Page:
Today, some very positive and exciting news that I’ve been keeping from you for too long. A University of California at Los Angeles study found that Media Literacy is an effective approach to youth violence prevention and to reducing other negatives from children’s exposure to media violence.
The curriculum, Beyond Blame: Challenging Violence in the Media, is a middle school program developed by the Center for Media Literacy of Santa Monica, California. According to Executive Director Tessa Jolls, the study validates the Center’s framework for teaching media literacy through five key questions and five core concepts:
CML’s Five Key Questions
1. Who created this message?
2. What creative techniques are used to attract my attention?
3. How might different people understand this message differently?
4. What values, lifestyles and points of view are represented in, or omitted from, this message?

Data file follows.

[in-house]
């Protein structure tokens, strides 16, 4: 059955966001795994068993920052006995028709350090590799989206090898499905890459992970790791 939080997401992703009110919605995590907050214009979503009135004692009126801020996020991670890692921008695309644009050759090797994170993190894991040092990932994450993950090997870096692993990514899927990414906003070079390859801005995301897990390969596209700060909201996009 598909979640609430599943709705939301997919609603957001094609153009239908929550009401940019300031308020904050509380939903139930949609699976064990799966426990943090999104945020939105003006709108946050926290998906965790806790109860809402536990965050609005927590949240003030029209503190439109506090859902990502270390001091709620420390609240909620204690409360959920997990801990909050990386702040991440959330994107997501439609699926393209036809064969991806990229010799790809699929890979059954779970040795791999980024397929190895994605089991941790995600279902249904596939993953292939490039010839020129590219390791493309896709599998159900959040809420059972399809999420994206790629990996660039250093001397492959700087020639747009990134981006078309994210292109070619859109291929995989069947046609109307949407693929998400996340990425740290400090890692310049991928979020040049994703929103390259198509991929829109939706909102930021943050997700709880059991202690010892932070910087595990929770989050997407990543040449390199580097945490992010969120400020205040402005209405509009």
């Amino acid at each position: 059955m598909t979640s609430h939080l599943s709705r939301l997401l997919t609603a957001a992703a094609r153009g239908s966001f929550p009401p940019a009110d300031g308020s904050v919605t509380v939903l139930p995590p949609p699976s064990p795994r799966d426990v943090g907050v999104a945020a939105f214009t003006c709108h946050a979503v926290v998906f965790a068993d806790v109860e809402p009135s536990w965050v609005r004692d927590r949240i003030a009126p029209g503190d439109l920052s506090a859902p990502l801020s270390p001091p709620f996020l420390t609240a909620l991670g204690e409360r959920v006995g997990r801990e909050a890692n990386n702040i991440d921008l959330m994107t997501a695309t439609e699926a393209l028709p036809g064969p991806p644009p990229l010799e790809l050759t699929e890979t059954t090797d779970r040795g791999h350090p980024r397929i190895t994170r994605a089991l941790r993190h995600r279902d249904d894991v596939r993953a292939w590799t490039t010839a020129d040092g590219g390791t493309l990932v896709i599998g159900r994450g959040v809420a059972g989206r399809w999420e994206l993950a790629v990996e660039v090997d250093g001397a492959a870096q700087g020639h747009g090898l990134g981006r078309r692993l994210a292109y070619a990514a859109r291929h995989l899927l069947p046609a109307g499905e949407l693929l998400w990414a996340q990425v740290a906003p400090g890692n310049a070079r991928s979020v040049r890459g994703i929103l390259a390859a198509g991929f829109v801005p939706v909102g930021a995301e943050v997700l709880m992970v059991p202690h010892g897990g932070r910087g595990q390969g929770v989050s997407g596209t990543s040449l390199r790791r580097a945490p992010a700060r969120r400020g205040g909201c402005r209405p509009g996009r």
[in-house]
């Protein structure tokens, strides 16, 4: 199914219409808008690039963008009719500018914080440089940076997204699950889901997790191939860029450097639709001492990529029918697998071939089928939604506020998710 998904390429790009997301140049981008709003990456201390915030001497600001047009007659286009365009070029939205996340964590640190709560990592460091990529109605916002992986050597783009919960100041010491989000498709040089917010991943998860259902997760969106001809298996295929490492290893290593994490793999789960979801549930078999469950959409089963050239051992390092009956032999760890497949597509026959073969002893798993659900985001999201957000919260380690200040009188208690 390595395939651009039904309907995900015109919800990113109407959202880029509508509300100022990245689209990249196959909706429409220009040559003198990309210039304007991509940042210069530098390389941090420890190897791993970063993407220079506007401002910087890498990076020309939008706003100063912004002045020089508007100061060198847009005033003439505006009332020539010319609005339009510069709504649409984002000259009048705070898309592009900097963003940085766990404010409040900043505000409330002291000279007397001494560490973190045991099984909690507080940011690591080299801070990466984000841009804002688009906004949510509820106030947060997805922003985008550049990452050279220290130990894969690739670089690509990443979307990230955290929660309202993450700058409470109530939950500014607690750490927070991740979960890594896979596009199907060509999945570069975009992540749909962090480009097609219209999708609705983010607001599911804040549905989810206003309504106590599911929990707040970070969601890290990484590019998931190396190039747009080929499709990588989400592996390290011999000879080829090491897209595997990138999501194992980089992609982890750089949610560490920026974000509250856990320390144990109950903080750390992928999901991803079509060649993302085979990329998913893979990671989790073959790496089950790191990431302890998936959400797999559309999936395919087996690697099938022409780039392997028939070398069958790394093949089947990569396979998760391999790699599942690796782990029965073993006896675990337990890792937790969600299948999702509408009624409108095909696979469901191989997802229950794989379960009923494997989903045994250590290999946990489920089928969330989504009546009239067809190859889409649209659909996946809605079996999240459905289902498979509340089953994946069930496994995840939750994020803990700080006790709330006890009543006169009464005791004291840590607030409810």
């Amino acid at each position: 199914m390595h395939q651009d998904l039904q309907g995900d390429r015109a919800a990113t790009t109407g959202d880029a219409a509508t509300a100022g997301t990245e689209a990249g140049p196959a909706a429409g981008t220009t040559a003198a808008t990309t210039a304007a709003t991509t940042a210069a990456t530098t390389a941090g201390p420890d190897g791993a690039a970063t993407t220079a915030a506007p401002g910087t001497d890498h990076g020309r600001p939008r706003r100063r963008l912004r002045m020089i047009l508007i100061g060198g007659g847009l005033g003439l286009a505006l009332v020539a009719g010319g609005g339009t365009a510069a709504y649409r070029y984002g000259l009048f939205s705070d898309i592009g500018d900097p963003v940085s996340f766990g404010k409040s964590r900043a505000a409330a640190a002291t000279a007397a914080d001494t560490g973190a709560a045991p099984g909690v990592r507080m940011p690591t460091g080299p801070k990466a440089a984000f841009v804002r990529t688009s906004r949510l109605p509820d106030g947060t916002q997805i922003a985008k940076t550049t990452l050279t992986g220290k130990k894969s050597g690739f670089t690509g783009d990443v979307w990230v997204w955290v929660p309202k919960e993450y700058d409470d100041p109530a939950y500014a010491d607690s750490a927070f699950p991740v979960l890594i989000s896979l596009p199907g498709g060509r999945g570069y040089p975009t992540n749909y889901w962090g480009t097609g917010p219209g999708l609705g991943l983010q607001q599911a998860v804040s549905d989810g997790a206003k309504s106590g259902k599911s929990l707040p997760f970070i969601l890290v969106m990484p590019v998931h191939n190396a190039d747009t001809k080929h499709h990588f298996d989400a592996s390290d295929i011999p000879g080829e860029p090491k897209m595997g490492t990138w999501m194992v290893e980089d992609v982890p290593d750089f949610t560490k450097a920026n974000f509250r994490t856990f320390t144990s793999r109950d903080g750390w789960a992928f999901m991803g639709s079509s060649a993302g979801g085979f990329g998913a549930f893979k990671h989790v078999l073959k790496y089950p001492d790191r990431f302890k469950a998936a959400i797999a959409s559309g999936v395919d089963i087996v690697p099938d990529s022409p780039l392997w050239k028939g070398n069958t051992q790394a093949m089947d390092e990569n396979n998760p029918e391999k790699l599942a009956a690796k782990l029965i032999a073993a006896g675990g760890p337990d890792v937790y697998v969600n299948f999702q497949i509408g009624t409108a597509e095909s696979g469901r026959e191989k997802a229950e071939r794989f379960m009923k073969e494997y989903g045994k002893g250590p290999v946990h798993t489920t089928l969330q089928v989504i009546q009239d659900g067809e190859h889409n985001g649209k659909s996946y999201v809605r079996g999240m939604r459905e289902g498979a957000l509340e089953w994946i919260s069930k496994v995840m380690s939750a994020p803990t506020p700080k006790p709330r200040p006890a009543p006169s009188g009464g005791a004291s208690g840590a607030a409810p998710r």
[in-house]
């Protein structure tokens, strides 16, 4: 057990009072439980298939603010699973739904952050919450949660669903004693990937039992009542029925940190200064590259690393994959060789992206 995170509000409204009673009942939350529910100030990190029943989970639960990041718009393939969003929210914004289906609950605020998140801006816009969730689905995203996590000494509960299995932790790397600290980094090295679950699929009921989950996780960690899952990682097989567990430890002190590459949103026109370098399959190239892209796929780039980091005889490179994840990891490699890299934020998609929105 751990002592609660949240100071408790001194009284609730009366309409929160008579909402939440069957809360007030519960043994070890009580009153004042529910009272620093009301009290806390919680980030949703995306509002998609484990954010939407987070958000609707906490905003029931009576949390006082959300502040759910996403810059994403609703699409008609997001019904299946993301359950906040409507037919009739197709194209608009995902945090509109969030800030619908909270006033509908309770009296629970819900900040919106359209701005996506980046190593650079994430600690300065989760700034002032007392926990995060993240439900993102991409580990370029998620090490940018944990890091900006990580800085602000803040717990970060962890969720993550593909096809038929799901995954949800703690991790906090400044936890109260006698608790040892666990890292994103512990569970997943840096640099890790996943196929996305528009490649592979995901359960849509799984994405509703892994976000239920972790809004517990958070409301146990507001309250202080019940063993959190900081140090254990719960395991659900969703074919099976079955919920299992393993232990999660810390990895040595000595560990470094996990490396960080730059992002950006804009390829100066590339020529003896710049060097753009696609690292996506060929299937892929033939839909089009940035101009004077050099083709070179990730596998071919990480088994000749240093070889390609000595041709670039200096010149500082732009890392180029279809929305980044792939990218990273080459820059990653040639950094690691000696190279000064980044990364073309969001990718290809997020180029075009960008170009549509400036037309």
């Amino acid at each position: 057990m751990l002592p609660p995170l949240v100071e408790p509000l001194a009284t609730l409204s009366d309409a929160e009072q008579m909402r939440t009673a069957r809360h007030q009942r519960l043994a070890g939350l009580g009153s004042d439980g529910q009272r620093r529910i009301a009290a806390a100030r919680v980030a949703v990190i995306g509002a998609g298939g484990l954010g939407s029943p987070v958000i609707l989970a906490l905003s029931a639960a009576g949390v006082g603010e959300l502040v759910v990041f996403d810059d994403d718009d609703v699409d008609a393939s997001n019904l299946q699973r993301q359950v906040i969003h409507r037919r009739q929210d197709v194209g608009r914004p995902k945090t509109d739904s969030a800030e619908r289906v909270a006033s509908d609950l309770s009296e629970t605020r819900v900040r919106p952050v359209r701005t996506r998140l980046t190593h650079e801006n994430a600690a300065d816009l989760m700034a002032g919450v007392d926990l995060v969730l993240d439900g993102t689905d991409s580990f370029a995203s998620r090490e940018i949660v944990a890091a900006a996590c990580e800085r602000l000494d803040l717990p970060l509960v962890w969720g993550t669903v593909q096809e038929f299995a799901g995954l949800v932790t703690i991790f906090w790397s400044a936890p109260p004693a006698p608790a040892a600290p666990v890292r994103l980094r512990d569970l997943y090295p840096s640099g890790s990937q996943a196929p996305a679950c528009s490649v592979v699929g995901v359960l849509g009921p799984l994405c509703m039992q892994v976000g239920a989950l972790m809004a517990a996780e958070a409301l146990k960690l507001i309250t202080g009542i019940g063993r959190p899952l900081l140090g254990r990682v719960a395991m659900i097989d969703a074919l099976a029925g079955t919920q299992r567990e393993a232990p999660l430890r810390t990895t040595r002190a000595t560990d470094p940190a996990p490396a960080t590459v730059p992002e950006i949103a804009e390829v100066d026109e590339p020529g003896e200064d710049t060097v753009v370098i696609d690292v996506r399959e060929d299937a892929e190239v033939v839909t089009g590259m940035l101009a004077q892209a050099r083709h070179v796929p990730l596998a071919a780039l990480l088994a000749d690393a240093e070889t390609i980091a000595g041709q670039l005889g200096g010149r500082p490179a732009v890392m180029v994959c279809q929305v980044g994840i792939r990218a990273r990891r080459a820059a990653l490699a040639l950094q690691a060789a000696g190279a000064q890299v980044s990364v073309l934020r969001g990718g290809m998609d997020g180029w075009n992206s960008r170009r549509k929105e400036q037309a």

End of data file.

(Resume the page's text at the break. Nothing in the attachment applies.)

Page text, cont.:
5. Why is this message being sent?
CML’s Five Core Concepts
1. All media messages are constructed.
2. Media messages are constructed using a creative language with its own rules.
3. Different people experience the same media message differently.
4. Media have embedded values and points of view.
5. Most media messages are organized to gain profit and/or power.
“This study increased our confidence that the framework works, and can also apply to tobacco, body image, sexuality – any topic,” Ms. Jolls told me in a phone call back in September.
The longitudinal study, in which researchers looked for lasting effects 6 months to a year after the initial program, found that the curriculum helped children to recognize that media violence affects them and affects the society as a whole – reducing the desensitization noted by the American Psychological Association. The study also found that aggressive behavior was mitigated.
More good news: Now that it has been positively evaluated, Beyond Blame: Challenging Violence in the Media has been selected by the California Department of Education as high quality curriculum for in-class and after school programs. It can be found at the California Healthy Kids Resource Library and California After school Resource Center.